Everybody knows the story of Anna and the King of Siam – or at least they think they do. Way back in 1956 20th Century Fox released their musical based on this book and the world fell in love with Anna Leonowens and her almost love affair with the King of Siam – a man that seemed to respect her intelligence but remained would still happily have bedded the beautiful teache if she hadn’t been pining still for the memory of her husband.
I loved “The King and I”, and still do. I also loved the 1999 dramatisation of it “Anna and the King” which starred Jodie Foster and was more focussed on the social and political aspects rather than just the beautiful woman wearing beautiful dresses against a beautiful backdrop.
But neither come close to the book. First released in 1944, Margaret Landon used a memoir written by Anna Leonowens and fashioned them into a compelling narrative of her time in Siam. Anna Leonowens was used to life abroad, but in 1862 travelling into a country that was not part of the British Empire was incredibly risky. Still, as a widow she needed to earn money to support her children, young Lois who stays with her, and her daughter Avis, sent back home to a boarding school.
Leonowens considered herself a modern woman, a woman of science. As such she often found herself in opposition to the traditions of Imperial rule and Court life. She found slavery particularly abhorrent and wasn’t overly keen on how women were treated either. Throughout her career there she fought oppression at every turn, even when her household was attacked and her life and that of her young son endangered.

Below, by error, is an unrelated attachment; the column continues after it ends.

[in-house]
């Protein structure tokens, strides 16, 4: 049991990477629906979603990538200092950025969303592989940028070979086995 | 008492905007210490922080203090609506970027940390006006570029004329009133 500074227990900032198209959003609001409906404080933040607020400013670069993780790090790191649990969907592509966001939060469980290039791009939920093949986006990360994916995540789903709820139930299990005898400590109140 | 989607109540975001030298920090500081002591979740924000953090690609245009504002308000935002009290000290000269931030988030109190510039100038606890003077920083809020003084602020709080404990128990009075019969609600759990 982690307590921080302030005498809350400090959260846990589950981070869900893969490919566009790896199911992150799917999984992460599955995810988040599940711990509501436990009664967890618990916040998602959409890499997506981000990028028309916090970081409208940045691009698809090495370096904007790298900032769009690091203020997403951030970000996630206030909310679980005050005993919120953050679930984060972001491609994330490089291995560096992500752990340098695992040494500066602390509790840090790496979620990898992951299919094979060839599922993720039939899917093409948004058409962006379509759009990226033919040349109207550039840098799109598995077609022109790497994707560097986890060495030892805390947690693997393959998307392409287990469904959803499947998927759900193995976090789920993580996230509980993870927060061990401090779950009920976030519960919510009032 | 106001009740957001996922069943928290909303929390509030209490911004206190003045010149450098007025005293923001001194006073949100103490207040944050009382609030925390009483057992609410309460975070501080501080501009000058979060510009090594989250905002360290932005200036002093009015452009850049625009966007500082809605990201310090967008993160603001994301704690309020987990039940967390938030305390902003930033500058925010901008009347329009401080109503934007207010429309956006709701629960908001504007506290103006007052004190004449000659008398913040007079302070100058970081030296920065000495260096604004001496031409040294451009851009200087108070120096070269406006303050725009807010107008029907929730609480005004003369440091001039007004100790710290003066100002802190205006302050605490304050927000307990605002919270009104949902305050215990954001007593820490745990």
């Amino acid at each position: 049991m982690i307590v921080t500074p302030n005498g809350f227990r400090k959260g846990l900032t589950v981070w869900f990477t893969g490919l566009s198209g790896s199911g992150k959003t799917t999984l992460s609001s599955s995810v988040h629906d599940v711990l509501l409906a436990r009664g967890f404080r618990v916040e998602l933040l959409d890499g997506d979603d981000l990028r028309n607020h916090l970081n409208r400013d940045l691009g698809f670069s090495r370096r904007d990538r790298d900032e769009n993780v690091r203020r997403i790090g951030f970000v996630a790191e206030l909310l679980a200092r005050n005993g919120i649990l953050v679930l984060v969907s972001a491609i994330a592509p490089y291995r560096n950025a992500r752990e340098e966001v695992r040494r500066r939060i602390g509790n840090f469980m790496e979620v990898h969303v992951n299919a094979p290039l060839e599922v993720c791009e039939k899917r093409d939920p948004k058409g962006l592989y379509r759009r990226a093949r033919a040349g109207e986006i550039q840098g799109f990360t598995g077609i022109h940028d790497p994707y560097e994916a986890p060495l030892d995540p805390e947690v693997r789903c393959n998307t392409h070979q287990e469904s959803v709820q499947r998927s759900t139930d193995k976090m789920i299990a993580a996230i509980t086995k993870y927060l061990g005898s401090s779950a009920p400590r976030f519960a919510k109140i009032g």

Throughout all of this though there is also a tremendous appeciation of Siam and a love for her friends there, including the King and many of his wives. A wisdom seeps through the pages and a resilience. She always knew she could never win every battle but she fights on anyway without getting too depressed or angered by those she loses. This grace is a trait which helped her and her causes enormously.
There are some moments when the narrative’s dramatic tension dips, and I have to admit I there are times when the constant attitude of the East learning from the West got on my nerves a little, I’d love to read Prince Chulalongkorn’s version of events. Was it Anna Leonowenss’ influence on the young prince that led him to abolish slavery in Siam and introduce democratic reform, or was it influence from somewhere else? Although having said that, even if he wasn’t as influenced by her and the West as is implied, Anna Leonowens is still a legendary feminist figure and I would encourage everyone to read it.